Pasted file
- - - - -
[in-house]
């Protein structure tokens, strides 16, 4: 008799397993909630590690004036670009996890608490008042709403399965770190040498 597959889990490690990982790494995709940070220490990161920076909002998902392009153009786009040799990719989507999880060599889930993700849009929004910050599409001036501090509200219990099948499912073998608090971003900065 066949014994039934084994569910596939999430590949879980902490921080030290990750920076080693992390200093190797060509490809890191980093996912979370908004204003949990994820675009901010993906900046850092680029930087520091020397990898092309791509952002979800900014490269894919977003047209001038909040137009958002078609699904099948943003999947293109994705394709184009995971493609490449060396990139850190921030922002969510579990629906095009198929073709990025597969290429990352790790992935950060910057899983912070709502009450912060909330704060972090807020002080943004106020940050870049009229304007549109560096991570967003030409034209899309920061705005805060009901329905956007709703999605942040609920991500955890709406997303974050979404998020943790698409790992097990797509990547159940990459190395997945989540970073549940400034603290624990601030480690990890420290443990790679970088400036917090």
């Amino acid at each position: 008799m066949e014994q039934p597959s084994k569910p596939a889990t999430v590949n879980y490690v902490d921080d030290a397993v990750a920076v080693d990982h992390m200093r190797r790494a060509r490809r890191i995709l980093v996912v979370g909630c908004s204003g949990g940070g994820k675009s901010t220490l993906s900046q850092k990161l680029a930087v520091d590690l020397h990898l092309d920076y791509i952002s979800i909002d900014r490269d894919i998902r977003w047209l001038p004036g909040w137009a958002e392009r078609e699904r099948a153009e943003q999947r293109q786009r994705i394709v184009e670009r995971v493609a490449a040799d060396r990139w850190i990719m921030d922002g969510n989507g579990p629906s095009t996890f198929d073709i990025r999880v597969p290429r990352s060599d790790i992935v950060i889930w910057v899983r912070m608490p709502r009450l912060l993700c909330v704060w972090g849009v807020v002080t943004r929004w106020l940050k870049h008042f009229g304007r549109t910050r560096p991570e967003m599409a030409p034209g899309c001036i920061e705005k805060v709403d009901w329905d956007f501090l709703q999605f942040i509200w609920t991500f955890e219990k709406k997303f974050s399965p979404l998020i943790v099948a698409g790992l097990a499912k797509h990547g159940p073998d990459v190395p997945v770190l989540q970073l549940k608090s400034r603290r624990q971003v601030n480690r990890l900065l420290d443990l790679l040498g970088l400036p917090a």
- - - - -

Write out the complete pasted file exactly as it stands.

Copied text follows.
[in-house]
């Protein structure tokens, strides 16, 4: 008799397993909630590690004036670009996890608490008042709403399965770190040498 597959889990490690990982790494995709940070220490990161920076909002998902392009153009786009040799990719989507999880060599889930993700849009929004910050599409001036501090509200219990099948499912073998608090971003900065 066949014994039934084994569910596939999430590949879980902490921080030290990750920076080693992390200093190797060509490809890191980093996912979370908004204003949990994820675009901010993906900046850092680029930087520091020397990898092309791509952002979800900014490269894919977003047209001038909040137009958002078609699904099948943003999947293109994705394709184009995971493609490449060396990139850190921030922002969510579990629906095009198929073709990025597969290429990352790790992935950060910057899983912070709502009450912060909330704060972090807020002080943004106020940050870049009229304007549109560096991570967003030409034209899309920061705005805060009901329905956007709703999605942040609920991500955890709406997303974050979404998020943790698409790992097990797509990547159940990459190395997945989540970073549940400034603290624990601030480690990890420290443990790679970088400036917090």
């Amino acid at each position: 008799m066949e014994q039934p597959s084994k569910p596939a889990t999430v590949n879980y490690v902490d921080d030290a397993v990750a920076v080693d990982h992390m200093r190797r790494a060509r490809r890191i995709l980093v996912v979370g909630c908004s204003g949990g940070g994820k675009s901010t220490l993906s900046q850092k990161l680029a930087v520091d590690l020397h990898l092309d920076y791509i952002s979800i909002d900014r490269d894919i998902r977003w047209l001038p004036g909040w137009a958002e392009r078609e699904r099948a153009e943003q999947r293109q786009r994705i394709v184009e670009r995971v493609a490449a040799d060396r990139w850190i990719m921030d922002g969510n989507g579990p629906s095009t996890f198929d073709i990025r999880v597969p290429r990352s060599d790790i992935v950060i889930w910057v899983r912070m608490p709502r009450l912060l993700c909330v704060w972090g849009v807020v002080t943004r929004w106020l940050k870049h008042f009229g304007r549109t910050r560096p991570e967003m599409a030409p034209g899309c001036i920061e705005k805060v709403d009901w329905d956007f501090l709703q999605f942040i509200w609920t991500f955890e219990k709406k997303f974050s399965p979404l998020i943790v099948a698409g790992l097990a499912k797509h990547g159940p073998d990459v190395p997945v770190l989540q970073l549940k608090s400034r603290r624990q971003v601030n480690r990890l900065l420290d443990l790679l040498g970088l400036p917090a």